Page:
本月初,年輕男客私下籌備要求婚,多次帶女友到店裡看場地,謊稱要協助拍攝宣傳影片,當天兩人一如往昔到店內,宋佳穎端出咖啡,上面寫著「I LOVE YOU」,女友才恍然大悟,男友從店外走入單膝下跪,成功抱得美人歸。「賣的是人情味!」宋佳穎說,拉花、作畫想要帶給客人客製化的不同感受,也在視覺上有更多享受,喝咖啡不再只有味覺體驗,更傳達愉悅心情。

Let coffee "speak."

Chiayi city like morning coffee every member of the staff have la take practices, also will observe guests, secretly in milk brewing up to painting, often end on the table is a surprise calls, early this month of chocolate, "I LOVE YOU to help male visitors completed propose combat, in the coffee and guests dialog, each of the cup all like a story, close friends also makes people feel warm.

It may be morning coffee shops have on the walls exactly like Takeshi Kaneshiro mural popular shops is to hand-painted filled with exotic scenes, August last year after opening, due to the business experience bottleneck, poor at the end points. assessments, the current store manager Song Jia Ying critical mandated, no relevant experience from scratch her school of coffee is not for the industry Yi teacher asked, repeated efforts on the Internet learning, and the menu all for that to look for third-party companies, and to create their own coffee world, january re-opened. The strike of coffee SOP cooking, Song Jia Ying believes la spend a different visual effects, many shops are going to be milk tea, but not necessarily intentions la flowers, thus get involved in research. Love painting, she played ingenuity to milk tea shop in cup noodles, coffee, Chocolate Sauce drawing and painting, placed before the winter vacation, many students to study standards for examination, she close the she wrote "ALL PASS" (the passes) to allow the students hi winning.

Recently, a member of woman bad mood,, sitting alone on the most corner seats, employees for their milk instant make a big smile and the girls all of a sudden expression not imposing; Song Jia Ying How can a milk instant pile up more three-dimensional Xiong look and cooked away all look forward to the coffee surprises.
Earlier this month, young male visitors marriage preparation privately, many with girlfriend store, to see venues, false claims that it is necessary to help shooting promotional films, two people on the day as ever to inside the shop and Song Jia Ying brought out coffee, which "I LOVE YOU," girlfriend began to understand, her boyfriend, from shops in single knee kneel, successful have a beauty. "selling humane! ," Song Jia Ying said, Latin flowers, drawing and painting want to give visitors away in the different feelings of the visually more enjoyment, no longer 只 coffee with taste experience, more communication delight.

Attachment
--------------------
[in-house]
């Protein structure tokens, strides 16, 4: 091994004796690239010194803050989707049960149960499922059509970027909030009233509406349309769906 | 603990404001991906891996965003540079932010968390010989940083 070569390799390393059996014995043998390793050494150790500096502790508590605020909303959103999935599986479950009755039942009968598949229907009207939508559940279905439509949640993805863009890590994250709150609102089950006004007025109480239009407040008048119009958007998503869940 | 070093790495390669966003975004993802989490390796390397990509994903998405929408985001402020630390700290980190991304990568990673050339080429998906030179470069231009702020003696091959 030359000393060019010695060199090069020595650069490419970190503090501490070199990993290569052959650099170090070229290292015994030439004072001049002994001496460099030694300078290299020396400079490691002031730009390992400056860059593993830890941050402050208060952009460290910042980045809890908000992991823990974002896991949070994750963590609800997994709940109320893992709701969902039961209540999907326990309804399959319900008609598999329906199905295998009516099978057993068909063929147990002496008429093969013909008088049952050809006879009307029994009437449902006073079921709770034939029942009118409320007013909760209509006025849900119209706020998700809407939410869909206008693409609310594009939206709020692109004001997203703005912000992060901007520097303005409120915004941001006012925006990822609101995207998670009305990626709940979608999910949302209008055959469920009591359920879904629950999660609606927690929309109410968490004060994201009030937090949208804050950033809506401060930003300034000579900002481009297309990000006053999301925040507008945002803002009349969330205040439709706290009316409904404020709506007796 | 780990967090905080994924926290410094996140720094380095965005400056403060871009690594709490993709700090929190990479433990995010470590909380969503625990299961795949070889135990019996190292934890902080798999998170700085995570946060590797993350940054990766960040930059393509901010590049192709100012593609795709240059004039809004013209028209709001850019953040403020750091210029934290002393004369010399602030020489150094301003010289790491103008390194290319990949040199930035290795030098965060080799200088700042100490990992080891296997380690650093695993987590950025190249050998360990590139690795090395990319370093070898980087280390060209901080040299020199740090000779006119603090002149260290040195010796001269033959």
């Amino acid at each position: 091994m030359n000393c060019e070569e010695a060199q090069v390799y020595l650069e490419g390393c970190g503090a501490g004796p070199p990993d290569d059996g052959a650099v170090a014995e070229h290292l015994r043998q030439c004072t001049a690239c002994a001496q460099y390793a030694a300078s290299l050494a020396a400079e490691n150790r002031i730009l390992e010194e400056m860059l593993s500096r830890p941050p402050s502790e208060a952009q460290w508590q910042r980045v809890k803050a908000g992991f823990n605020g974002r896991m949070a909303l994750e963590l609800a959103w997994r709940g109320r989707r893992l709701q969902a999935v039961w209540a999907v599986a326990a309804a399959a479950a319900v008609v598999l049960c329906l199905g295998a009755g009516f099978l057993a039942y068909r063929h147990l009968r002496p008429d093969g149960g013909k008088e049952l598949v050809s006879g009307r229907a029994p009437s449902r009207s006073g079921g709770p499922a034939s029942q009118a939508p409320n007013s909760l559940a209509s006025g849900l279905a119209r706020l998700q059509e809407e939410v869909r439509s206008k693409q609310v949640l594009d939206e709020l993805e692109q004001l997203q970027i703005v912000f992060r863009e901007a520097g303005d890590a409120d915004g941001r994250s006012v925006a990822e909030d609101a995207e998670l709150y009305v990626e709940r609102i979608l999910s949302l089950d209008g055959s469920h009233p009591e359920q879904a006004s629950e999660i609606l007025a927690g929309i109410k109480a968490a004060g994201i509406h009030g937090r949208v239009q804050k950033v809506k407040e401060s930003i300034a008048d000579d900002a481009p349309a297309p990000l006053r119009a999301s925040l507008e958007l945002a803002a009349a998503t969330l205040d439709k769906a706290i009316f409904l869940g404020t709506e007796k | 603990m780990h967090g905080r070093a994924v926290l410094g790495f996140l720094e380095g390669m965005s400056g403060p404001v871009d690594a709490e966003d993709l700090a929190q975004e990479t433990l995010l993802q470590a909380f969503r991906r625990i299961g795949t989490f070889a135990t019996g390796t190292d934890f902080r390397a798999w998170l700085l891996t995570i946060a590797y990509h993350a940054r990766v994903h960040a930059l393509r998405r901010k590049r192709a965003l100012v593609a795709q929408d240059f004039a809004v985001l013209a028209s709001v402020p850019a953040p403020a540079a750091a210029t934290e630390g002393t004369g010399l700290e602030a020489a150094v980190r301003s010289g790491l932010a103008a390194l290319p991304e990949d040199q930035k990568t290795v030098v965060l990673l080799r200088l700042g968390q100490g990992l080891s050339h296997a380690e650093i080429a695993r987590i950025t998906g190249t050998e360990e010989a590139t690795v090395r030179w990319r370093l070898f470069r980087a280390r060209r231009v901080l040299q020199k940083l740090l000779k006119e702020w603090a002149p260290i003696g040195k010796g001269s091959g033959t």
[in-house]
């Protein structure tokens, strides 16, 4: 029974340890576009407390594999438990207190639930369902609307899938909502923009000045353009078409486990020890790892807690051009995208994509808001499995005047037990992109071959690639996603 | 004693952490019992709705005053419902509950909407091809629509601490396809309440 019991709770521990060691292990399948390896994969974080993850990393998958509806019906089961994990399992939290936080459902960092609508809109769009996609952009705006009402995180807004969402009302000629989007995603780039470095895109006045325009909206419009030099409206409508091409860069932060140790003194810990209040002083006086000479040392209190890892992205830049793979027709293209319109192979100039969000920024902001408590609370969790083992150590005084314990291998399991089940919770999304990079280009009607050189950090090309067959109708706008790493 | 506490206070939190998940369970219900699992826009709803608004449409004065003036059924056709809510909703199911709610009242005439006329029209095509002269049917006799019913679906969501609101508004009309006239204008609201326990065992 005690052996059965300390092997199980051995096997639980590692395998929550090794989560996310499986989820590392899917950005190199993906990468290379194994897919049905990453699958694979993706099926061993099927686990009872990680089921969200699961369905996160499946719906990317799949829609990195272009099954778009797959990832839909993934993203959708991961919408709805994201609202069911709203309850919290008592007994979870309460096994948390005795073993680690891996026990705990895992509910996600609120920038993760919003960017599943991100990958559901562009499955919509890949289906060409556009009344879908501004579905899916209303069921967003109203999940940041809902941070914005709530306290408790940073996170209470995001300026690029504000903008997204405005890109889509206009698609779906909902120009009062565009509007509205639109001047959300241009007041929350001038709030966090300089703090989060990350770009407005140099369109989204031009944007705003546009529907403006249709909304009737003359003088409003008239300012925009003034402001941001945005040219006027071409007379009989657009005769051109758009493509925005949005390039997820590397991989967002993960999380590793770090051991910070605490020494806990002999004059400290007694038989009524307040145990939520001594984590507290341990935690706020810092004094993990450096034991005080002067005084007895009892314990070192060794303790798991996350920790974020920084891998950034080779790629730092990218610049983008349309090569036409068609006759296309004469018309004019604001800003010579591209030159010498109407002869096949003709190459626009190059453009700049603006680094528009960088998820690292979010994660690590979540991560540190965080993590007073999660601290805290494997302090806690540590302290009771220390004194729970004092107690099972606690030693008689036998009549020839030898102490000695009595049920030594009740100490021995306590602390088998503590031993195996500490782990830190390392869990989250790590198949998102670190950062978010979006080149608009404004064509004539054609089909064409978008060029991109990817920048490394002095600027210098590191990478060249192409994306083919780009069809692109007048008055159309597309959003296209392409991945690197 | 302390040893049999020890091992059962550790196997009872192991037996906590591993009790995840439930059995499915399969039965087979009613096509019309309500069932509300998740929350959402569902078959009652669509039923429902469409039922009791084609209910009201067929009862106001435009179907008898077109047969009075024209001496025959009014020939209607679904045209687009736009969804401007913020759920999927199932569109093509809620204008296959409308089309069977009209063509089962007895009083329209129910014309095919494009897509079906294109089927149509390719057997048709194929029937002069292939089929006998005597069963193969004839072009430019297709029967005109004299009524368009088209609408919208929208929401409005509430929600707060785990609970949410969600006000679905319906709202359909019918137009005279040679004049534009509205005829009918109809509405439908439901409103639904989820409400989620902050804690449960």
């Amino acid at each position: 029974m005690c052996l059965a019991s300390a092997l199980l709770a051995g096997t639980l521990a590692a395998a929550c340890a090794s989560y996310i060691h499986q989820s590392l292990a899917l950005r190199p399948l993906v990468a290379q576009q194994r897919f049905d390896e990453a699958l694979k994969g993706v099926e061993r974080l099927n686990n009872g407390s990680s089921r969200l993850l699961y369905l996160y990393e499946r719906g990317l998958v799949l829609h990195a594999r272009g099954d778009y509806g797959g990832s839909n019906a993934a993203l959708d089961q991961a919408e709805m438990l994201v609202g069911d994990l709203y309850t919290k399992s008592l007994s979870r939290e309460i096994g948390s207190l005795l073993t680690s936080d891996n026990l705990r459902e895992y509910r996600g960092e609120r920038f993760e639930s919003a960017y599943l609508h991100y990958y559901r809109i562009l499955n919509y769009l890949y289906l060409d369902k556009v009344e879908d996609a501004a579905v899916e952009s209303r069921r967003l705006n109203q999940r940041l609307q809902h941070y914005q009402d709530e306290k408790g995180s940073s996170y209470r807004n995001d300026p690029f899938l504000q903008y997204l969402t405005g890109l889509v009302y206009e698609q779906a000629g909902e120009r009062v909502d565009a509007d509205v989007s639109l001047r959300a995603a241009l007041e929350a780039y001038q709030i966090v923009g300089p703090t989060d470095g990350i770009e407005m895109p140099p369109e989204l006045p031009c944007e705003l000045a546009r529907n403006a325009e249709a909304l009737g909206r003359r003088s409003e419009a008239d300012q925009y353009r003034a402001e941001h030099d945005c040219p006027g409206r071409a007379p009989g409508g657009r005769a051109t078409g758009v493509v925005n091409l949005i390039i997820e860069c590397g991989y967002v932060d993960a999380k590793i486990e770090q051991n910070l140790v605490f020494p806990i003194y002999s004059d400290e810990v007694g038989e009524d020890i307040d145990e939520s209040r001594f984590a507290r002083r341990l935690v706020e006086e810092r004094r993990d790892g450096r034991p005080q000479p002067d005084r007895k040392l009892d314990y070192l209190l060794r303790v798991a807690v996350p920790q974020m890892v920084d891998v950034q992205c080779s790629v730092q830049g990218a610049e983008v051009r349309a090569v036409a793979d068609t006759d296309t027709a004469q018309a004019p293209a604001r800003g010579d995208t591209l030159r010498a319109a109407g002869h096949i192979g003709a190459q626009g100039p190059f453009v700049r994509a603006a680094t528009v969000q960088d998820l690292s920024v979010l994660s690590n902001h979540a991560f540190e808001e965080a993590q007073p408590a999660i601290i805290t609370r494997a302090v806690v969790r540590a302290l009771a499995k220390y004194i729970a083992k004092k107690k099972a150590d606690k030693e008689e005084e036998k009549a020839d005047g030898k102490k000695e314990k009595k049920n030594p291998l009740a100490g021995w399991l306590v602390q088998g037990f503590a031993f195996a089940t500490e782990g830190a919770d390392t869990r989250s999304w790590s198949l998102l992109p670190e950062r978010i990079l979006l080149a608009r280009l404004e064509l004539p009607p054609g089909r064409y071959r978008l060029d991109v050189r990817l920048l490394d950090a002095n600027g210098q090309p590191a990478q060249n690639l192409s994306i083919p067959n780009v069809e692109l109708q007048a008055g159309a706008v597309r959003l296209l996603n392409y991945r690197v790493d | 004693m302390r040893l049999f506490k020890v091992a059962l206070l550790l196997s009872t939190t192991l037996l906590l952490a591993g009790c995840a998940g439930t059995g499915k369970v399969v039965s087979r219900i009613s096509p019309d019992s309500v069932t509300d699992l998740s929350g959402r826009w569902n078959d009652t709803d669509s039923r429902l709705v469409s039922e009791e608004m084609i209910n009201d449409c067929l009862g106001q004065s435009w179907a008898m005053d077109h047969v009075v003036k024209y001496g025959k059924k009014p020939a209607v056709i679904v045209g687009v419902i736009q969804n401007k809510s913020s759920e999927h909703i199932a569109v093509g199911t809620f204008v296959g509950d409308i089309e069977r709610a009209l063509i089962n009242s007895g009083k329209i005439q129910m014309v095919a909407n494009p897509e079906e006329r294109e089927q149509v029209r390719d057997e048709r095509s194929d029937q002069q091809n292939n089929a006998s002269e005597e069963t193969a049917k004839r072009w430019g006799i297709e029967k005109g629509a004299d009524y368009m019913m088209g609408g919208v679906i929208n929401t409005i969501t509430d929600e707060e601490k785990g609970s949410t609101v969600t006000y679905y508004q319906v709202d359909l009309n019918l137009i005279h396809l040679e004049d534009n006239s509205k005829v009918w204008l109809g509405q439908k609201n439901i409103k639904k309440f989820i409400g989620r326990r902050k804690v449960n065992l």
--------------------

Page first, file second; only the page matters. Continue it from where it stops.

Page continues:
Sunday, February 15, 2015

Co-writing a Christian-themed NASCAR song with President Obama

NOTE: if you want a free demo song file, I can send by email to your email address. Just write to danbloom@gmail.com and send me your email.
Co-writing NASCAR song with Obama

by Dan Bloom

Quite a few Jewish songwriters have written
famous Christmas songs that America listens to year after year. And
taking my cue from them, I recently tried my hand at writing a
Christian-themed NASCAR song, co-written with President Obama, as you
will see as you continue reading this article. Scroll down. It's fun.

I need to say right away that a recording artist in Texas, J. Gale
Kilgore, did the honors the other day and put the words to music. Give
it a listen. And pass it around to your
friends, of all faiths.

Who knows, President Obama might even get wind of this!

You see, part of my reading every day from my easy chair
in Taiwan is the San Diego Jewish World, and I like to read through
all the stories, the meaty ones as well as the lighter ones. After
all, I am a part-time humorist and songwriter, and I love to read.

What caught my eye the other day at this website was a reprint from
Washington of President Obama's recent speech at the National Prayer
Breakfast, and while I am not sure how many words the press release
ran, I read every word because I like to see how the president and his
speechwriters put those long speeches together. In this case,
President Obama used both religiosity and humor to make his points,
and I had a ball reading the speech in print, since I was not invited
to the prayer breakfast itself.

One thing that caught my eye (and ear) since I love novelty songs and
religious lyrics as well was a place in the speech where the president
spoke to NASCAR Hall of Famer and driver Darrell Waltrip who had been
invited to give the keynote address at National Prayer Breakfast this


President Obama began his speech by praising the Lord, starting off:
"Thank you. Well, good morning. Giving all praise and honor to God."

And then very quickly his trademark humor came into play as he waved
to a famous monk from Tibet sitting at a distant table and said:
"I want to offer a special welcome to a good friend, His Holiness the
Dalai Lama -- who is a powerful example of what it means to practice
compassion, who inspires us to speak up for the freedom and dignity of
all human beings. I've been pleased to welcome him to the White House
on many occasions, and we're grateful that he's able to join us here

"There aren't that many occasions that bring His Holiness under the
same roof as NASCAR," the president added, an ad-libbed, off-the-cuff
(or well-rehearsed beforehand) remark which was met with laugher in